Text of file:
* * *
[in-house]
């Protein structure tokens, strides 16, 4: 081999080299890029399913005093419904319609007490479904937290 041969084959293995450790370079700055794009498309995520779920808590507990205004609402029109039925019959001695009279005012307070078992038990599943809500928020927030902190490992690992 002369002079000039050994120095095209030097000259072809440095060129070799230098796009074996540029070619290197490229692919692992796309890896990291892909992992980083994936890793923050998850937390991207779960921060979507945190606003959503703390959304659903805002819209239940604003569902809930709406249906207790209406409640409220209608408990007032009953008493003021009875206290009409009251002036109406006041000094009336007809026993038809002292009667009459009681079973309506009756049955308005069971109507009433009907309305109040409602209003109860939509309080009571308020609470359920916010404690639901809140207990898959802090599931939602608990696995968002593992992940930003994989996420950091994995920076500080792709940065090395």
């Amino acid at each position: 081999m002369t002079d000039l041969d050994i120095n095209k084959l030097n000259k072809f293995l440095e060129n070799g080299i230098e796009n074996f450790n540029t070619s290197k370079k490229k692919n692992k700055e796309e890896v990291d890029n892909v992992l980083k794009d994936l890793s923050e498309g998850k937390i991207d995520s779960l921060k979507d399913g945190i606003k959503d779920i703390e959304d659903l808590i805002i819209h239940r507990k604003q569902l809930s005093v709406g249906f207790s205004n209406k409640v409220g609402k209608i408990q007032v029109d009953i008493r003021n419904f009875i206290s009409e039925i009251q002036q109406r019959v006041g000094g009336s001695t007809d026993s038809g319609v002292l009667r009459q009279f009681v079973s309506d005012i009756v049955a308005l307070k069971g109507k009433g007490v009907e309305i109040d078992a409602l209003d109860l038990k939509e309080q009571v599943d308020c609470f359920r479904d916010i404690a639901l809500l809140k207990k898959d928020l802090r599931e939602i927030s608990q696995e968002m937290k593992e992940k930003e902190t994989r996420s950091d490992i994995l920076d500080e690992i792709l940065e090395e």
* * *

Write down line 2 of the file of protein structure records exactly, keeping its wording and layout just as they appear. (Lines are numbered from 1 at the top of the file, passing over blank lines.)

């Protein structure tokens, strides 16, 4: 081999080299890029399913005093419904319609007490479904937290 041969084959293995450790370079700055794009498309995520779920808590507990205004609402029109039925019959001695009279005012307070078992038990599943809500928020927030902190490992690992 002369002079000039050994120095095209030097000259072809440095060129070799230098796009074996540029070619290197490229692919692992796309890896990291892909992992980083994936890793923050998850937390991207779960921060979507945190606003959503703390959304659903805002819209239940604003569902809930709406249906207790209406409640409220209608408990007032009953008493003021009875206290009409009251002036109406006041000094009336007809026993038809002292009667009459009681079973309506009756049955308005069971109507009433009907309305109040409602209003109860939509309080009571308020609470359920916010404690639901809140207990898959802090599931939602608990696995968002593992992940930003994989996420950091994995920076500080792709940065090395």